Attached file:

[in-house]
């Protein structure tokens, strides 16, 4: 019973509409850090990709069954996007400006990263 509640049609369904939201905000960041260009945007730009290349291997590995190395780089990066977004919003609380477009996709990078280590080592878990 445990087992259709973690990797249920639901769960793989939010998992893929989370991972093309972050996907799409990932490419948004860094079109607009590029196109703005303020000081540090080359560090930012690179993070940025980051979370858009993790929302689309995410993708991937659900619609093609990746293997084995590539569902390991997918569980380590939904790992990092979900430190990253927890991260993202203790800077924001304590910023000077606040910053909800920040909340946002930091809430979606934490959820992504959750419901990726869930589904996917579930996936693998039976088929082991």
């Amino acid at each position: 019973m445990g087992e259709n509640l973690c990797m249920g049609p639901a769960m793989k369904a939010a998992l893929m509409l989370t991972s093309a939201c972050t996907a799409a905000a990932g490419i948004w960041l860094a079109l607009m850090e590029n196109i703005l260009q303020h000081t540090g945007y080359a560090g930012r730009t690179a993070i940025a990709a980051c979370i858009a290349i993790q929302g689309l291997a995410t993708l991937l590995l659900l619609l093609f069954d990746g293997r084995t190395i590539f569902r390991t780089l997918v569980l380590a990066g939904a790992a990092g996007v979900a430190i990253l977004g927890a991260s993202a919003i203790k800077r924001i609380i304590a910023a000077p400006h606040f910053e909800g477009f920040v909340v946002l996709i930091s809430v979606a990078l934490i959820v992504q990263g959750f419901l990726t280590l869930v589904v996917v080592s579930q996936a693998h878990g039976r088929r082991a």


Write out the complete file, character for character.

[in-house]
């Protein structure tokens, strides 16, 4: 019973509409850090990709069954996007400006990263 509640049609369904939201905000960041260009945007730009290349291997590995190395780089990066977004919003609380477009996709990078280590080592878990 445990087992259709973690990797249920639901769960793989939010998992893929989370991972093309972050996907799409990932490419948004860094079109607009590029196109703005303020000081540090080359560090930012690179993070940025980051979370858009993790929302689309995410993708991937659900619609093609990746293997084995590539569902390991997918569980380590939904790992990092979900430190990253927890991260993202203790800077924001304590910023000077606040910053909800920040909340946002930091809430979606934490959820992504959750419901990726869930589904996917579930996936693998039976088929082991």
């Amino acid at each position: 019973m445990g087992e259709n509640l973690c990797m249920g049609p639901a769960m793989k369904a939010a998992l893929m509409l989370t991972s093309a939201c972050t996907a799409a905000a990932g490419i948004w960041l860094a079109l607009m850090e590029n196109i703005l260009q303020h000081t540090g945007y080359a560090g930012r730009t690179a993070i940025a990709a980051c979370i858009a290349i993790q929302g689309l291997a995410t993708l991937l590995l659900l619609l093609f069954d990746g293997r084995t190395i590539f569902r390991t780089l997918v569980l380590a990066g939904a790992a990092g996007v979900a430190i990253l977004g927890a991260s993202a919003i203790k800077r924001i609380i304590a910023a000077p400006h606040f910053e909800g477009f920040v909340v946002l996709i930091s809430v979606a990078l934490i959820v992504q990263g959750f419901l990726t280590l869930v589904v996917v080592s579930q996936a693998h878990g039976r088929r082991a």